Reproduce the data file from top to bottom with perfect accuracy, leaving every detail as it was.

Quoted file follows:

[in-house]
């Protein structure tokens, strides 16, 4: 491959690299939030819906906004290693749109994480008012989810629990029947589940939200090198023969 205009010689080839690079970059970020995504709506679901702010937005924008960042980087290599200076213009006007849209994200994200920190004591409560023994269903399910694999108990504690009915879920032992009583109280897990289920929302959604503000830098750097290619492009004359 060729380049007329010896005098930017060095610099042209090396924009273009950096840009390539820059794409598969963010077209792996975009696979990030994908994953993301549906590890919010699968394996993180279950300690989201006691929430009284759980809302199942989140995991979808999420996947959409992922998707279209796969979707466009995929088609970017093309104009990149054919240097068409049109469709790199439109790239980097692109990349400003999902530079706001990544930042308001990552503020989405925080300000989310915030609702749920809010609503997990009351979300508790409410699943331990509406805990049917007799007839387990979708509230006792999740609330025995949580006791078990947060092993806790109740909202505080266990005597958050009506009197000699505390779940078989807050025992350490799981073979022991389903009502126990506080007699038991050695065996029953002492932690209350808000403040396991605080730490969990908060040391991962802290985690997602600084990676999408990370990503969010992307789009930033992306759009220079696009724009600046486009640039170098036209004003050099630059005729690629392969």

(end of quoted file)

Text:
[in-house]
């Protein structure tokens, strides 16, 4: 491959690299939030819906906004290693749109994480008012989810629990029947589940939200090198023969 205009010689080839690079970059970020995504709506679901702010937005924008960042980087290599200076213009006007849209994200994200920190004591409560023994269903399910694999108990504690009915879920032992009583109280897990289920929302959604503000830098750097290619492009004359 060729380049007329010896005098930017060095610099042209090396924009273009950096840009390539820059794409598969963010077209792996975009696979990030994908994953993301549906590890919010699968394996993180279950300690989201006691929430009284759980809302199942989140995991979808999420996947959409992922998707279209796969979707466009995929088609970017093309104009990149054919240097068409049109469709790199439109790239980097692109990349400003999902530079706001990544930042308001990552503020989405925080300000989310915030609702749920809010609503997990009351979300508790409410699943331990509406805990049917007799007839387990979708509230006792999740609330025995949580006791078990947060092993806790109740909202505080266990005597958050009506009197000699505390779940078989807050025992350490799981073979022991389903009502126990506080007699038991050695065996029953002492932690209350808000403040396991605080730490969990908060040391991962802290985690997602600084990676999408990370990503969010992307789009930033992306759009220079696009724009600046486009640039170098036209004003050099630059005729690629392969």